Download Bourne Shell quick reference guide by Olczak, Anatole Olczak PDF
By Olczak, Anatole Olczak
Paperback: forty two pages writer: Asp Inc; 1 version (June 1995) Language: English ISBN-10: 093573922X ISBN-13: 978-0935739220 Product Dimensions: 8.3 x 5.2 x 0.3 inches transport Weight: 2.4 oz standard shopper assessment: 4.8 out of five stars See all reports (4 consumer stories) Amazon top Rank: #3,618,900 in Books (See most sensible a hundred in Books)
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Extra resources for Bourne Shell quick reference guide
With a value of substring, it can match a substring of the command name. Variables | 43 histchars=chars Two or three characters that control Bash’s csh-style history expansion. The first character signals a history event, the second is the “quick substitution” character, and the third indicates the start of a comment. ^#. See the section “C-Shell– Style History” on page 51. Arrays Bash provides two kinds of arrays: indexed arrays, where the indices are integers zero and above, and associative arrays, where the indices are strings.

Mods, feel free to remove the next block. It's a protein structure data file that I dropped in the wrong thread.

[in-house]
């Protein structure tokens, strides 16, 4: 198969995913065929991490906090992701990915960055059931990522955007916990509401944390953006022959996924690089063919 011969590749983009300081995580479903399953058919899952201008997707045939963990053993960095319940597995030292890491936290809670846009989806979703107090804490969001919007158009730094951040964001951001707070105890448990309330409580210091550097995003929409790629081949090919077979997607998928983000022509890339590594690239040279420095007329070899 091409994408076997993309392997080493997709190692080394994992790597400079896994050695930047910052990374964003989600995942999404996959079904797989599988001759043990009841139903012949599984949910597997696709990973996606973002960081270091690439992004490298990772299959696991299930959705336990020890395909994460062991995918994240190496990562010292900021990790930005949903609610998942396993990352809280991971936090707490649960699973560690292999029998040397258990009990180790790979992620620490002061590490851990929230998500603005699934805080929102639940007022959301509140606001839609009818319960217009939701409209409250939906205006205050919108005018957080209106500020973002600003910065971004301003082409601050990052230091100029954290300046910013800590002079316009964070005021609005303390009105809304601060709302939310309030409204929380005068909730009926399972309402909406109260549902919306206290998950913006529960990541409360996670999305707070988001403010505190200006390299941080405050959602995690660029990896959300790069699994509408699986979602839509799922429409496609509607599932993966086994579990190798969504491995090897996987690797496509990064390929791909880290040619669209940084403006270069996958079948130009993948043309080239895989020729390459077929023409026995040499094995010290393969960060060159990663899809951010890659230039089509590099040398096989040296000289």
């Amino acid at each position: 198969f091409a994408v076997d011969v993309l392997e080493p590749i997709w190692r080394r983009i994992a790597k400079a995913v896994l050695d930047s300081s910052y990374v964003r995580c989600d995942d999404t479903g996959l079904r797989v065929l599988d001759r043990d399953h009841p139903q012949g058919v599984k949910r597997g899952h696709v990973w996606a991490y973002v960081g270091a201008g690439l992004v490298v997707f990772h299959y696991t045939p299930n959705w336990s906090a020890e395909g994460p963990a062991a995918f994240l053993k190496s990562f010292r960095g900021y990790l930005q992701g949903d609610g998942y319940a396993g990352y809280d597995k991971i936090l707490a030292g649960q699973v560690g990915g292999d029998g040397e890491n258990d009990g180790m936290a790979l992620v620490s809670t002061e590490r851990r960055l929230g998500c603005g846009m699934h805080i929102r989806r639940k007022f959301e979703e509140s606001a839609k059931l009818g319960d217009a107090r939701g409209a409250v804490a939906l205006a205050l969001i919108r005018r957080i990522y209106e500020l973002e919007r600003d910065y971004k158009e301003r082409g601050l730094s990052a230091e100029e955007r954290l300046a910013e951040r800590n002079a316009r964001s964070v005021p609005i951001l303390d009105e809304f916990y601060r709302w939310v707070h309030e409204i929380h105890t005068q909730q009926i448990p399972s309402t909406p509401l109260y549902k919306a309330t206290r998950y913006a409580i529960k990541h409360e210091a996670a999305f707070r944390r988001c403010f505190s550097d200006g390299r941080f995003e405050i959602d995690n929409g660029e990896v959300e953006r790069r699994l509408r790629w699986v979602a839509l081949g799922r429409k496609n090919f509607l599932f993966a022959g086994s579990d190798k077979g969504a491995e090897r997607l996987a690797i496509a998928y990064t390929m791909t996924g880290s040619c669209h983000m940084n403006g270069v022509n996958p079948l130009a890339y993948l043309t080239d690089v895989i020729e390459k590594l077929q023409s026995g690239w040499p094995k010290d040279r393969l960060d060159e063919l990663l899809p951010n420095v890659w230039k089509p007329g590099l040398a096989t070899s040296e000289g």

T The current time in 24-hour HH:MM:SS format. \T The current time in 12-hour HH:MM:SS format. \u The current user’s username. \v The version of Bash. \V The release (version plus patchlevel) of Bash. \w The current directory, with $HOME abbreviated as ~. See also the description of the PROMPT_DIRTRIM variable. \W The basename of the current directory, with $HOME abbreviated as ~. See also the description of the PROMPT_DIRTRIM variable. \! The history number of this command (stored in the history).
The current command line. COMP_POINT For programmable completion. The position of the cursor as a character index in $COMP_LINE. COMP_TYPE For programmable completion. A character describing the type of programmable completion. The character is one of Tab for normal completion, ? for a completions list after two Tabs, ! for the list of alternatives on partial word completion, @ for completions if the word is modified, or % for menu completion. COMP_WORDBREAKS For programmable completion. The characters that the readline library treats as word separators when doing word completion.